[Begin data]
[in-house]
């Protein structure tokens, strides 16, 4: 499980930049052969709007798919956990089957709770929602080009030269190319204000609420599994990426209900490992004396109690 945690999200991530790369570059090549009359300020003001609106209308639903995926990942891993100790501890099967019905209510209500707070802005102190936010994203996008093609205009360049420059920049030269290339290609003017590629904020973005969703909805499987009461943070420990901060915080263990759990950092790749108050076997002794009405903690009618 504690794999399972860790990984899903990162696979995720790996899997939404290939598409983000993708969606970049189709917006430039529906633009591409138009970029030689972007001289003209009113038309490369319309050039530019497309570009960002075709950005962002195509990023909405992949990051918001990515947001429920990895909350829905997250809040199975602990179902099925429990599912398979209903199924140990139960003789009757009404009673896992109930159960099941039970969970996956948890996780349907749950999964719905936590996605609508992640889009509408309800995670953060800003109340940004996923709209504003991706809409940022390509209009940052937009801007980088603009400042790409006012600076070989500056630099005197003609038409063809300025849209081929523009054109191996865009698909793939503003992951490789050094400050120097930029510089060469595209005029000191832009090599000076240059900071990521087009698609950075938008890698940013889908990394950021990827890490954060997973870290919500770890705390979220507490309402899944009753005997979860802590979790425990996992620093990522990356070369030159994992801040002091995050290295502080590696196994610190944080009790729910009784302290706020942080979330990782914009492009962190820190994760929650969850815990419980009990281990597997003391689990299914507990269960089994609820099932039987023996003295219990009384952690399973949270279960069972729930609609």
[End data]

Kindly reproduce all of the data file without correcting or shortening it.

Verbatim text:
[in-house]
């Protein structure tokens, strides 16, 4: 499980930049052969709007798919956990089957709770929602080009030269190319204000609420599994990426209900490992004396109690 945690999200991530790369570059090549009359300020003001609106209308639903995926990942891993100790501890099967019905209510209500707070802005102190936010994203996008093609205009360049420059920049030269290339290609003017590629904020973005969703909805499987009461943070420990901060915080263990759990950092790749108050076997002794009405903690009618 504690794999399972860790990984899903990162696979995720790996899997939404290939598409983000993708969606970049189709917006430039529906633009591409138009970029030689972007001289003209009113038309490369319309050039530019497309570009960002075709950005962002195509990023909405992949990051918001990515947001429920990895909350829905997250809040199975602990179902099925429990599912398979209903199924140990139960003789009757009404009673896992109930159960099941039970969970996956948890996780349907749950999964719905936590996605609508992640889009509408309800995670953060800003109340940004996923709209504003991706809409940022390509209009940052937009801007980088603009400042790409006012600076070989500056630099005197003609038409063809300025849209081929523009054109191996865009698909793939503003992951490789050094400050120097930029510089060469595209005029000191832009090599000076240059900071990521087009698609950075938008890698940013889908990394950021990827890490954060997973870290919500770890705390979220507490309402899944009753005997979860802590979790425990996992620093990522990356070369030159994992801040002091995050290295502080590696196994610190944080009790729910009784302290706020942080979330990782914009492009962190820190994760929650969850815990419980009990281990597997003391689990299914507990269960089994609820099932039987023996003295219990009384952690399973949270279960069972729930609609």